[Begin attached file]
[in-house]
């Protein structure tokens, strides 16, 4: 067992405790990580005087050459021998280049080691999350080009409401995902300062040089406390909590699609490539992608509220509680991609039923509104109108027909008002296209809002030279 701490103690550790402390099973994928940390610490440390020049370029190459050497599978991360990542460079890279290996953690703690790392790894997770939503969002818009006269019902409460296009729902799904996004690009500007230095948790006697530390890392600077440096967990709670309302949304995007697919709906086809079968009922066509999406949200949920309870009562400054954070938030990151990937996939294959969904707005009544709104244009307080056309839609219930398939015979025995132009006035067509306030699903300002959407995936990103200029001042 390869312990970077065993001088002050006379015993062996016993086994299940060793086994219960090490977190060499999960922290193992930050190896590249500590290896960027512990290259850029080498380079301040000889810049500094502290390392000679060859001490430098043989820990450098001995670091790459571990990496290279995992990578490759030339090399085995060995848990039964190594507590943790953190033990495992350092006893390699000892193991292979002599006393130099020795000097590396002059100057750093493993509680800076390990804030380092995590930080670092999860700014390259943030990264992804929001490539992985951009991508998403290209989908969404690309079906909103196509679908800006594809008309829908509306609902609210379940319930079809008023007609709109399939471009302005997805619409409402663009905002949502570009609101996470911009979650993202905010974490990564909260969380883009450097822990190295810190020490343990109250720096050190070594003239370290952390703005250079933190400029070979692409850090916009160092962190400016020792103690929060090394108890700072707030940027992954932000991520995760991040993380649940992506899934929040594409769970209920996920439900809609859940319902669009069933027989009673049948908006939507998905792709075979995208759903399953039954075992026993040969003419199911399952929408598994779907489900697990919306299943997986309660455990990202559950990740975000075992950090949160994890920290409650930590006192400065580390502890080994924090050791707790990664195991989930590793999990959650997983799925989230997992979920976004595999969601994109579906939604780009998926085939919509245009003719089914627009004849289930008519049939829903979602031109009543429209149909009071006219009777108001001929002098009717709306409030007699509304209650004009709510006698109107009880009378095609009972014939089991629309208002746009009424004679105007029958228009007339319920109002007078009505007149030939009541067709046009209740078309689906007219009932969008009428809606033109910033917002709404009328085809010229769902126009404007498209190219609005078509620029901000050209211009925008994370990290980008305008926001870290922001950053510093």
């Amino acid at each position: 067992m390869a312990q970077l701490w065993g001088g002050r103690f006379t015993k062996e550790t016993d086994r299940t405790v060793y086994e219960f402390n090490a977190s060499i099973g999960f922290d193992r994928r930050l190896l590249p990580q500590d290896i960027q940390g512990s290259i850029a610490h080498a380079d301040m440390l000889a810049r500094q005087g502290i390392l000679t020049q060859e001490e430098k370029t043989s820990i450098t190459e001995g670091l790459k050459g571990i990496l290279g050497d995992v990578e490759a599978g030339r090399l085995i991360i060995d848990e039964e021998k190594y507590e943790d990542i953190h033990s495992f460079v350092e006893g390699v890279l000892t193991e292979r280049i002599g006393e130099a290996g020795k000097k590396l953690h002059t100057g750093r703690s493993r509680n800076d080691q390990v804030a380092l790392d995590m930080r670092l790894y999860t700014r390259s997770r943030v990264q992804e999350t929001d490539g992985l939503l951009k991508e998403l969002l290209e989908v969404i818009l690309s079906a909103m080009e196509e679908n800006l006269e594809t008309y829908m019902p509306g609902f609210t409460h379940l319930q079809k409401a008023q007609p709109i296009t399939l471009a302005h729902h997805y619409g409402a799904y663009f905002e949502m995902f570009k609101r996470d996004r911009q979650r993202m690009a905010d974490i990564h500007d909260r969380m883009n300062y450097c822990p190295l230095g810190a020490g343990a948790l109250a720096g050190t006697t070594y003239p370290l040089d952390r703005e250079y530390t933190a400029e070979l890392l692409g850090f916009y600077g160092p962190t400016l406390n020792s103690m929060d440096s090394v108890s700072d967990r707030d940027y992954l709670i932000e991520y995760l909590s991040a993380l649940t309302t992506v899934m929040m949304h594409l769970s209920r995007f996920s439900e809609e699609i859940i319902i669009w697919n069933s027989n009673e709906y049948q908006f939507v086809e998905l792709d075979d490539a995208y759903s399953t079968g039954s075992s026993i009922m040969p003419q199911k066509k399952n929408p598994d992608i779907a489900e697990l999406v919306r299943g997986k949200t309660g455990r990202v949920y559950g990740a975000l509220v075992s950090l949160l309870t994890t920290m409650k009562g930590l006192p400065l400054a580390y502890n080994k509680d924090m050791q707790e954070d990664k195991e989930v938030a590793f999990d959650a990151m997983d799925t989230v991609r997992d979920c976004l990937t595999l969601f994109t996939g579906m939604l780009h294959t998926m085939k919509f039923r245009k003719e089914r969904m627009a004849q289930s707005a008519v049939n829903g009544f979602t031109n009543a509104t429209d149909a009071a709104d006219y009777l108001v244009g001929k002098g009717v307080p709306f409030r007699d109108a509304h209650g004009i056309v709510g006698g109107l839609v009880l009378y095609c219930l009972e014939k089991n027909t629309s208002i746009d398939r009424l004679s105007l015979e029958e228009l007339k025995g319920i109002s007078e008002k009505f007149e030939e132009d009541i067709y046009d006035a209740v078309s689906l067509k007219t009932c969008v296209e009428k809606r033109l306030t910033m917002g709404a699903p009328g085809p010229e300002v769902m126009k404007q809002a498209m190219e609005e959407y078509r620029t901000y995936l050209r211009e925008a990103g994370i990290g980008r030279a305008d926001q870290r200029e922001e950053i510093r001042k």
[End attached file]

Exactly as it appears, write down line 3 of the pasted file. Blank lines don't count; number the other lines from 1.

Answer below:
């Amino acid at each position: 067992m390869a312990q970077l701490w065993g001088g002050r103690f006379t015993k062996e550790t016993d086994r299940t405790v060793y086994e219960f402390n090490a977190s060499i099973g999960f922290d193992r994928r930050l190896l590249p990580q500590d290896i960027q940390g512990s290259i850029a610490h080498a380079d301040m440390l000889a810049r500094q005087g502290i390392l000679t020049q060859e001490e430098k370029t043989s820990i450098t190459e001995g670091l790459k050459g571990i990496l290279g050497d995992v990578e490759a599978g030339r090399l085995i991360i060995d848990e039964e021998k190594y507590e943790d990542i953190h033990s495992f460079v350092e006893g390699v890279l000892t193991e292979r280049i002599g006393e130099a290996g020795k000097k590396l953690h002059t100057g750093r703690s493993r509680n800076d080691q390990v804030a380092l790392d995590m930080r670092l790894y999860t700014r390259s997770r943030v990264q992804e999350t929001d490539g992985l939503l951009k991508e998403l969002l290209e989908v969404i818009l690309s079906a909103m080009e196509e679908n800006l006269e594809t008309y829908m019902p509306g609902f609210t409460h379940l319930q079809k409401a008023q007609p709109i296009t399939l471009a302005h729902h997805y619409g409402a799904y663009f905002e949502m995902f570009k609101r996470d996004r911009q979650r993202m690009a905010d974490i990564h500007d909260r969380m883009n300062y450097c822990p190295l230095g810190a020490g343990a948790l109250a720096g050190t006697t070594y003239p370290l040089d952390r703005e250079y530390t933190a400029e070979l890392l692409g850090f916009y600077g160092p962190t400016l406390n020792s103690m929060d440096s090394v108890s700072d967990r707030d940027y992954l709670i932000e991520y995760l909590s991040a993380l649940t309302t992506v899934m929040m949304h594409l769970s209920r995007f996920s439900e809609e699609i859940i319902i669009w697919n069933s027989n009673e709906y049948q908006f939507v086809e998905l792709d075979d490539a995208y759903s399953t079968g039954s075992s026993i009922m040969p003419q199911k066509k399952n929408p598994d992608i779907a489900e697990l999406v919306r299943g997986k949200t309660g455990r990202v949920y559950g990740a975000l509220v075992s950090l949160l309870t994890t920290m409650k009562g930590l006192p400065l400054a580390y502890n080994k509680d924090m050791q707790e954070d990664k195991e989930v938030a590793f999990d959650a990151m997983d799925t989230v991609r997992d979920c976004l990937t595999l969601f994109t996939g579906m939604l780009h294959t998926m085939k919509f039923r245009k003719e089914r969904m627009a004849q289930s707005a008519v049939n829903g009544f979602t031109n009543a509104t429209d149909a009071a709104d006219y009777l108001v244009g001929k002098g009717v307080p709306f409030r007699d109108a509304h209650g004009i056309v709510g006698g109107l839609v009880l009378y095609c219930l009972e014939k089991n027909t629309s208002i746009d398939r009424l004679s105007l015979e029958e228009l007339k025995g319920i109002s007078e008002k009505f007149e030939e132009d009541i067709y046009d006035a209740v078309s689906l067509k007219t009932c969008v296209e009428k809606r033109l306030t910033m917002g709404a699903p009328g085809p010229e300002v769902m126009k404007q809002a498209m190219e609005e959407y078509r620029t901000y995936l050209r211009e925008a990103g994370i990290g980008r030279a305008d926001q870290r200029e922001e950053i510093r001042k």